With close presidential aides saying that Mr. Clinton will reveal he had an "improper" relationship with Lewinsky, political pundits and players are debating whether this acknowledgement may lead to impeachment.
After seven months of denials, Mr. Clinton will face prosecutor Kenneth Starr in the first criminal investigation of a sitting president. Starr is trying to determine whether the president had a sexual relationship with Lewinsky, then tried to cover it up.
"I think that it is an impeachable offense," former federal judge Robert Bork told CBS's 'Face The Nation' Sunday.
However, Bork said he doubted that Mr. Clinton's presidency was in danger.
"I also think the Congress hasn't got the stomach to impeach as long as the president's approval ratings remain high," Bork said. "I think the Republicans won't do it."
Former White House counsel Lloyd Cutler echoed Bork's evaluation of Mr. Clinton's position.
"I don't think it's legally permissible under the Constitution to indict a sitting president, and it would certainly be most unwise, even for a special prosecutor, because imagine the country for the next two years with the president under indictment, and all of the things the president has to do," Cutler told CBS News.
Senate Judiciary Chairman Orrin Hatch -- in what looked like a clear attempt to influence Mr. Clinton's testimony decisions -- sent a strong signal Sunday that, if he admits to a relationship with Lewinsky, Republicans won't use it to start an impeachment bandwagon.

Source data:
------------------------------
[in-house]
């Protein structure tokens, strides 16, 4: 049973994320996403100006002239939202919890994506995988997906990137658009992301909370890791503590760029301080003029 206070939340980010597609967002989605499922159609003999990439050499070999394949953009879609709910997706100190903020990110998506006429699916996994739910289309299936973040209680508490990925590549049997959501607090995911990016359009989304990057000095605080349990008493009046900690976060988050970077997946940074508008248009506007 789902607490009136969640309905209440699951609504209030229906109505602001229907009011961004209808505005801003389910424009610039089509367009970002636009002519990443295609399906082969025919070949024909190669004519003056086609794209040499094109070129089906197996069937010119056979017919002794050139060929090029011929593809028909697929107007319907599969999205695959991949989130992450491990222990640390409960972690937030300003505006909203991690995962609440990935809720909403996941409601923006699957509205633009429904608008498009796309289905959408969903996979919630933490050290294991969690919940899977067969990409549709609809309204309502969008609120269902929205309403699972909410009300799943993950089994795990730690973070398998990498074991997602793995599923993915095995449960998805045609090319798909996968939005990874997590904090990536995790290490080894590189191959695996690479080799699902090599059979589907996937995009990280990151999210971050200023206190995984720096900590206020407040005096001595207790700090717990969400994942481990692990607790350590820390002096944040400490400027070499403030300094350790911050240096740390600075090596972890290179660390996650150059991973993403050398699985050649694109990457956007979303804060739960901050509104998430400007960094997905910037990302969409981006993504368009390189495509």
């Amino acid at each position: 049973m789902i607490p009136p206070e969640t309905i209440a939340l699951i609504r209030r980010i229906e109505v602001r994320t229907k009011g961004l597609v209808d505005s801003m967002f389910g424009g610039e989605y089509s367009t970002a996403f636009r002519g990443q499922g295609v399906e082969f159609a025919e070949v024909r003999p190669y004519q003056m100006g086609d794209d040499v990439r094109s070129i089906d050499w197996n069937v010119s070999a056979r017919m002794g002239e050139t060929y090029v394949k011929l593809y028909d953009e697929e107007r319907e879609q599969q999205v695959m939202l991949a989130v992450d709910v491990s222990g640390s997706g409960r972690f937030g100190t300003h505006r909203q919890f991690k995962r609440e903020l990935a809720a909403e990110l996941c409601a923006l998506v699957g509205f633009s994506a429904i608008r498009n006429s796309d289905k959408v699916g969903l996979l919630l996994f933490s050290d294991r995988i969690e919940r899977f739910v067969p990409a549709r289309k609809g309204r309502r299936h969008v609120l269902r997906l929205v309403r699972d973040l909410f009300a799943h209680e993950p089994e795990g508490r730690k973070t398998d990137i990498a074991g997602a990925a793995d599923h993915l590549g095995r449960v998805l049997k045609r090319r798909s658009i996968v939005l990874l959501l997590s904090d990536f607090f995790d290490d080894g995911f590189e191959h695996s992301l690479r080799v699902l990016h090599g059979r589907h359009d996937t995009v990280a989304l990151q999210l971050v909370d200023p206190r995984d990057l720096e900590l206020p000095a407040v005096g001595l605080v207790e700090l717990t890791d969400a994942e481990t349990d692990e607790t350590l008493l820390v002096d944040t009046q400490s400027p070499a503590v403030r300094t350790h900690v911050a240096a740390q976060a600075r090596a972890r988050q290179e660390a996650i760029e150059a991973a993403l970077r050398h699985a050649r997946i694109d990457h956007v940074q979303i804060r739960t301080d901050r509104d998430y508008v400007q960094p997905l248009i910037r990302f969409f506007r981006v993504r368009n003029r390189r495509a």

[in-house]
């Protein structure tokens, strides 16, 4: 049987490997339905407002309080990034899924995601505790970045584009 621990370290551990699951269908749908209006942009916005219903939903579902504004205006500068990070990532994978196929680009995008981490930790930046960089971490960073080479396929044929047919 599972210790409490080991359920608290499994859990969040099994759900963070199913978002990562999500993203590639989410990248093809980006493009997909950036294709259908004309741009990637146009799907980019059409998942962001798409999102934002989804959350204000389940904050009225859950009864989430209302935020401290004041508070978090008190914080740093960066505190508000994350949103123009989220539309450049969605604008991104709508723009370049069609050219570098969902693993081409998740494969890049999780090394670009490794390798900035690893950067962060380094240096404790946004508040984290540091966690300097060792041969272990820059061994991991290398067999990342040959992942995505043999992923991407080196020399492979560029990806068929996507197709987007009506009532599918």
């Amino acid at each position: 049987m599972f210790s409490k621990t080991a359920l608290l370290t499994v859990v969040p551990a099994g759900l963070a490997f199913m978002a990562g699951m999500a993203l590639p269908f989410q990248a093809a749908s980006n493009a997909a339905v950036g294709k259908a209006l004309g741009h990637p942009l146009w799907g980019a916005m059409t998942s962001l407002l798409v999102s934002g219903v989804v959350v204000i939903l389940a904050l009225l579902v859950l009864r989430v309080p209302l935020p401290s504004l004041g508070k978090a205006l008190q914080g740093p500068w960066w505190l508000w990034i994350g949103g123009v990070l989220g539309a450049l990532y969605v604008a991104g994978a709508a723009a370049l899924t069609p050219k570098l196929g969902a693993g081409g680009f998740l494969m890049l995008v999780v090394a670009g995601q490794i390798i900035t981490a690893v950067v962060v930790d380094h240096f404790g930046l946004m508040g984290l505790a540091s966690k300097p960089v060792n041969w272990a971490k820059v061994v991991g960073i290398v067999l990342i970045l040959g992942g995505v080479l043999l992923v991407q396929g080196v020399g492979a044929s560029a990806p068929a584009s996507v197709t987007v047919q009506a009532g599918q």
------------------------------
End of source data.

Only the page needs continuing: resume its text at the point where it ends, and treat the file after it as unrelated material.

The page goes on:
"If all that's involved here is the president lying under oath -- which is terribly serious -- but to protect his wife and his daughter from, at least trying to protect his wife and daughter from serious pain, you know, the American people, I think, will be willing to wait until the year 2000 to replace him," Sen. Hatch, R-Utah, said on NBC's Meet The Press.
A Republican on the House Judiciary Committee, which would handle any impeachment case, said the president's testimony in the Paula Jones case in which he denied a relationship with Lewinsky, could bring him trouble.
"If those of us sitting on judiciary conclude that indeed he did not tell the truth under oath in a court proceeding, or encouraged others not to tell truth or in some way obstructed justice, it would seem to me it would be very difficult not to vote to encourage and recommend impeachment," said Rep. Bill McCollum, R-Fla., who is a member of the House Judiciary Committee.
Whatever the president tells the grand jury, his advisers will be riveted on public opinion. The public has shown slight interest in impeachment up to now, and it won't take long to tell if that attiude has changed.